Signatures of mito-nuclear climate adaptation in a warbler species complex Wang, Silu; Ore, Madelyn; Mikkelsen, Else; Lee-Yaw, Julie; Rohwer, Sievert; Irwin, Darren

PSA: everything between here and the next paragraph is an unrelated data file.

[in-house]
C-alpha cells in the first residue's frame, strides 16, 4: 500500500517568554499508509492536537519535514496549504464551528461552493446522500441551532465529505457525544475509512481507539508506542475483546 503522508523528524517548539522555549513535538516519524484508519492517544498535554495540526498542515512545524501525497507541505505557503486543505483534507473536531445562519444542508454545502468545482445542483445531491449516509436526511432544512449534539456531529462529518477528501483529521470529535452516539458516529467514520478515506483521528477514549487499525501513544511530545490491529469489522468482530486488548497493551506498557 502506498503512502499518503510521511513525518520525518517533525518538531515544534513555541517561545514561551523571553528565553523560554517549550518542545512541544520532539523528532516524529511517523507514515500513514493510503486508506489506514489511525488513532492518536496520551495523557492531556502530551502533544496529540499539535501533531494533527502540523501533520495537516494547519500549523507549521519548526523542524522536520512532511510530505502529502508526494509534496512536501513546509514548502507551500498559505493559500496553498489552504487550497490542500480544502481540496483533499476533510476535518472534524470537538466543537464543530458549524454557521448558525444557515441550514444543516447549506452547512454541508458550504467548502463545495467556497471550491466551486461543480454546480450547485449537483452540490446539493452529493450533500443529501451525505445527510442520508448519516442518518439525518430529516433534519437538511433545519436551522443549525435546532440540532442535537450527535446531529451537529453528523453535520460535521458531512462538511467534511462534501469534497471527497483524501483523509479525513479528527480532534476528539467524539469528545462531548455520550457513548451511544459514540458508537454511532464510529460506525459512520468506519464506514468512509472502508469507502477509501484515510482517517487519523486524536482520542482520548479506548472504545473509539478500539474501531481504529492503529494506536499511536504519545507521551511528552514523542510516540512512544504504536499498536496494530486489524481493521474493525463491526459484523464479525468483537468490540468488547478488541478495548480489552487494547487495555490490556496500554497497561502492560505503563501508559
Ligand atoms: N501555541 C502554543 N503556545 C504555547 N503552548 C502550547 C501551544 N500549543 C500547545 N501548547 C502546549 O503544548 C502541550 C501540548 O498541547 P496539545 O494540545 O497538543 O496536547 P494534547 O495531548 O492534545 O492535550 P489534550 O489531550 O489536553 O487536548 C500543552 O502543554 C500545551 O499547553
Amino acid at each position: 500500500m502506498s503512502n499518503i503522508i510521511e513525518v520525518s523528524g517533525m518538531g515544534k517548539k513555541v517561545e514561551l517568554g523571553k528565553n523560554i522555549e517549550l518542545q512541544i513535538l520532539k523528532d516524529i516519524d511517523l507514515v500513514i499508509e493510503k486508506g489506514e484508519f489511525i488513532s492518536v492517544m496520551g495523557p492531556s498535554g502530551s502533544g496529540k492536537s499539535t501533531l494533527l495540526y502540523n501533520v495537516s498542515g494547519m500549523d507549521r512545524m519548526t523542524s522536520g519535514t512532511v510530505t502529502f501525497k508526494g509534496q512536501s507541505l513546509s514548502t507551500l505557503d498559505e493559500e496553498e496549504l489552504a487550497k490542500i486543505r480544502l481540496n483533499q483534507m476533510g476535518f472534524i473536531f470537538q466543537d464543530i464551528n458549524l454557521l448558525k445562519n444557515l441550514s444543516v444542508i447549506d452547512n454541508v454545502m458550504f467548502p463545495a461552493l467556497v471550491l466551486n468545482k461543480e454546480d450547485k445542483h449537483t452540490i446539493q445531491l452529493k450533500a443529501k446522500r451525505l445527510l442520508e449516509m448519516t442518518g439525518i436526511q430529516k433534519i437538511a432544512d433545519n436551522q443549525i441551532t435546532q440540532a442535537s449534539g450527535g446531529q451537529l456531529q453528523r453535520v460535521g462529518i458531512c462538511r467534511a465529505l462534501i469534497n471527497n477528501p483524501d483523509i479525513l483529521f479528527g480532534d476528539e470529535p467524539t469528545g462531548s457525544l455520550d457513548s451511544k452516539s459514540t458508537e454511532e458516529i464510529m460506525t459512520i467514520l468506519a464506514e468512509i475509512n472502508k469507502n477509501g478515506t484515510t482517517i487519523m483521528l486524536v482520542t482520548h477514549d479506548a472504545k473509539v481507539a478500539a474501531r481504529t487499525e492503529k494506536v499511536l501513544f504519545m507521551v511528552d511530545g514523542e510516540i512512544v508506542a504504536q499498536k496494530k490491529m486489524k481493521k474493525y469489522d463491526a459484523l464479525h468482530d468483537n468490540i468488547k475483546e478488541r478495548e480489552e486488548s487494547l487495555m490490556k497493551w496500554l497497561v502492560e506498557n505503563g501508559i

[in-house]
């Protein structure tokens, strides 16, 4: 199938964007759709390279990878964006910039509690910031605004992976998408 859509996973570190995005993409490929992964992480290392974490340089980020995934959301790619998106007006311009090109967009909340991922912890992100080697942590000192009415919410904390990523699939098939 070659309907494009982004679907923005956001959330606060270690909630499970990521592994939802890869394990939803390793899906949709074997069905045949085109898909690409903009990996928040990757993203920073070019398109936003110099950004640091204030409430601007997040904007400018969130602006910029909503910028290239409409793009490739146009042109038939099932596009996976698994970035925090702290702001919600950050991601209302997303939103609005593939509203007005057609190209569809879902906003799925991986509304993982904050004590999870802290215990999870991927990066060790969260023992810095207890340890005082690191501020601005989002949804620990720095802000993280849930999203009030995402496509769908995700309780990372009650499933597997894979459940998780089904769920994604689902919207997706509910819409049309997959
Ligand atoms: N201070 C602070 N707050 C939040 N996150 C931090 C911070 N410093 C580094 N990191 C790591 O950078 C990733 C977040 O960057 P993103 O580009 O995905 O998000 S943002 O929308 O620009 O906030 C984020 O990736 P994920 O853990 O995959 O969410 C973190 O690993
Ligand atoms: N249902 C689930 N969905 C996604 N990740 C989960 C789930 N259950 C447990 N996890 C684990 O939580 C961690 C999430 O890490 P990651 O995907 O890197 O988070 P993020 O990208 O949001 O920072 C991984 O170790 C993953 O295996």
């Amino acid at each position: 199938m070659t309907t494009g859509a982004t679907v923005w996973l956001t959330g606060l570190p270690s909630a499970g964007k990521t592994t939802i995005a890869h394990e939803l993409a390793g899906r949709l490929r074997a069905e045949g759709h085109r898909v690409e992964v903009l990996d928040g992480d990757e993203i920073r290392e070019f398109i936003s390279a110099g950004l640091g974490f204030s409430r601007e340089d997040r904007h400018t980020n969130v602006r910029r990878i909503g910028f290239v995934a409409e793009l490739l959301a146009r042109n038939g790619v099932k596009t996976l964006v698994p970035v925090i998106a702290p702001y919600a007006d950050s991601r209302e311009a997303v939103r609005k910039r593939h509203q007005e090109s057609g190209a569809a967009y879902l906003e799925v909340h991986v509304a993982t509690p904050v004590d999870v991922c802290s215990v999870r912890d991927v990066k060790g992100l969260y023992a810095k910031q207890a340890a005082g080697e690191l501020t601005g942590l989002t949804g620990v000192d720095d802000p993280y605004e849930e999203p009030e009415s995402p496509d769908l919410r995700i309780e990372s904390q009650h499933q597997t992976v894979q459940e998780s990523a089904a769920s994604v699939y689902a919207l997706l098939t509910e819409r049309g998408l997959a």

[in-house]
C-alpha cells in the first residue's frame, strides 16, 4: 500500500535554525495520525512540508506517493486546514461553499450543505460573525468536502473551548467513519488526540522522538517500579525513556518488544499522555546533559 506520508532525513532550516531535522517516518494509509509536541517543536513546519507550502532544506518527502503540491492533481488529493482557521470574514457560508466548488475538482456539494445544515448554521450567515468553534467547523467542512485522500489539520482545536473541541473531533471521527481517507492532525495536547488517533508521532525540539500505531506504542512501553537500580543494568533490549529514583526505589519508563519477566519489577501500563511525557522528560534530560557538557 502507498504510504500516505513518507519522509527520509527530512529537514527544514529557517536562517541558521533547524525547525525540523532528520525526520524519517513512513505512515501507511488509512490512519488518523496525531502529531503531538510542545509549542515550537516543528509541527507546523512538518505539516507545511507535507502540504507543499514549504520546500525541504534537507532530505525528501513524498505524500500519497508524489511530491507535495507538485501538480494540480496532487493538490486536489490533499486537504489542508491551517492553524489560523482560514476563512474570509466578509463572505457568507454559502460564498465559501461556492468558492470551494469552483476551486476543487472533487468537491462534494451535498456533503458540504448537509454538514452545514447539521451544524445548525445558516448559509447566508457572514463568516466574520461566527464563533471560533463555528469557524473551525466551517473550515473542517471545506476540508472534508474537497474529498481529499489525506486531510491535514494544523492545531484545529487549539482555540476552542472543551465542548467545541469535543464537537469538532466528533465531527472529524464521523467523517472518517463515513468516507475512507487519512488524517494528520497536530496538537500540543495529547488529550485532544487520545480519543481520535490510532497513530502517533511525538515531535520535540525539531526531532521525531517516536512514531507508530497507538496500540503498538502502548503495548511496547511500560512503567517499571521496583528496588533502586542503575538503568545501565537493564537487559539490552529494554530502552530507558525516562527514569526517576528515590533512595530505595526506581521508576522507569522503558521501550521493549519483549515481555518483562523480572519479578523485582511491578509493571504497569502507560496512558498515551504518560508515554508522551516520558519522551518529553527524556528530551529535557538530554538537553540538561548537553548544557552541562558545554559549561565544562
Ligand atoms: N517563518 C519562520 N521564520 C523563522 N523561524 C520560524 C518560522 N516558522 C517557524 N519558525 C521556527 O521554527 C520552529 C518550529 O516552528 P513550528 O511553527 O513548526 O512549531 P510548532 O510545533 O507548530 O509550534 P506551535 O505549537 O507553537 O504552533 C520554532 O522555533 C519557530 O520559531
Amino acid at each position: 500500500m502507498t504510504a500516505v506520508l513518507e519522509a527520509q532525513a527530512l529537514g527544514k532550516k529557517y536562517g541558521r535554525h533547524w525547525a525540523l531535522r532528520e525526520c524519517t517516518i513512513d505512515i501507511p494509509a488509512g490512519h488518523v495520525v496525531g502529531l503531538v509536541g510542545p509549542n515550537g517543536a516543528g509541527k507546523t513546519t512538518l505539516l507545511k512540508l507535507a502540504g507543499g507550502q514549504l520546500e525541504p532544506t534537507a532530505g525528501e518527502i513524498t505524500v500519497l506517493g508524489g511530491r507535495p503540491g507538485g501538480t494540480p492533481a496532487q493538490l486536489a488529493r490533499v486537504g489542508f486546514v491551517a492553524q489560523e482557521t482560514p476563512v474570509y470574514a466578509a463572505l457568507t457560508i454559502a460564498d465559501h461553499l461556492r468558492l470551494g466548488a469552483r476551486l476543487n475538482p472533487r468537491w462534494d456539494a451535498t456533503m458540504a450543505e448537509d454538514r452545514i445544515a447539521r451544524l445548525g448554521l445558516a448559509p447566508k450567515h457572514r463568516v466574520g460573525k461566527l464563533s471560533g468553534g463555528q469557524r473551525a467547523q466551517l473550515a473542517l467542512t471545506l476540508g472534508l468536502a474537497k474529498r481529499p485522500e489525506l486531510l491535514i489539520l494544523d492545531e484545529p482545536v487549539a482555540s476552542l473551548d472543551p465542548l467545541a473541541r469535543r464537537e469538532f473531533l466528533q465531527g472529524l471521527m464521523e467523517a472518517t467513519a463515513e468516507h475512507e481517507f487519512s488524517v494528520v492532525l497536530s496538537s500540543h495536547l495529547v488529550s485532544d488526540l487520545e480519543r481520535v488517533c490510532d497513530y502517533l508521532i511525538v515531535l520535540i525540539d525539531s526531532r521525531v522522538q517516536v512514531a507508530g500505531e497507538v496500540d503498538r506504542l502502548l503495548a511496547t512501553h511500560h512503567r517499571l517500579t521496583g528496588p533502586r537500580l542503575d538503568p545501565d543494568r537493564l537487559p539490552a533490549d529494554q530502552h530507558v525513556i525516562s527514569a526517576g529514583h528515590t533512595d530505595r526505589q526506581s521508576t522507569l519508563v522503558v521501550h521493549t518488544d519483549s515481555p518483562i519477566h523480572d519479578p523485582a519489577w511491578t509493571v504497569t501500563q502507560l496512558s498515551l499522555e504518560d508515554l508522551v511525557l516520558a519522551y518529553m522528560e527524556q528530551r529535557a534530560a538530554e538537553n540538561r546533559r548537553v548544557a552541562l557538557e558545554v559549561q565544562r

Mitochondrial (mtDNA) and nuclear (nDNA) genes interact to govern metabolic pathways of mitochondria. When differentiated populations interbreed at secondary contact, incompatibilities between mtDNA of one population and nDNA of the other could result in low fitness of hybrids. Hermit Warblers (S. occidentalis) and Townsend’s Warblers (Setophaga townsendi) exhibit distinct mtDNA haplotypes and a few nDNA regions of high differentiation, whereas coastal S. townsendi displays a mix of these genetic patterns consistent with ancient hybridization of S. occidentalis and inland S. townsendi. Of the few highly-differentiated nDNA regions between inland S. townsendi and S. occidentalis, two of these regions (on chromosome 5 and Z, respectively) are also differentiated between coastal and inland S. townsendi, similar to the mtDNA pattern. These two nDNA regions are associated with mitochondrial fatty acid metabolism. Moreover, these nDNA regions are correlated with mtDNA ancestries among sites, a pattern consistent with mito-nuclear co-adaptation. Such mito-nuclear coevolution might be driven by climate-related selection, because the mito-nuclear ancestry is correlated with climatic conditions among sampling sites. These results suggest that cryptic differentiation in this species complex has been shaped by climate-correlated adaptation associated with mito-nuclear fatty acid metabolism.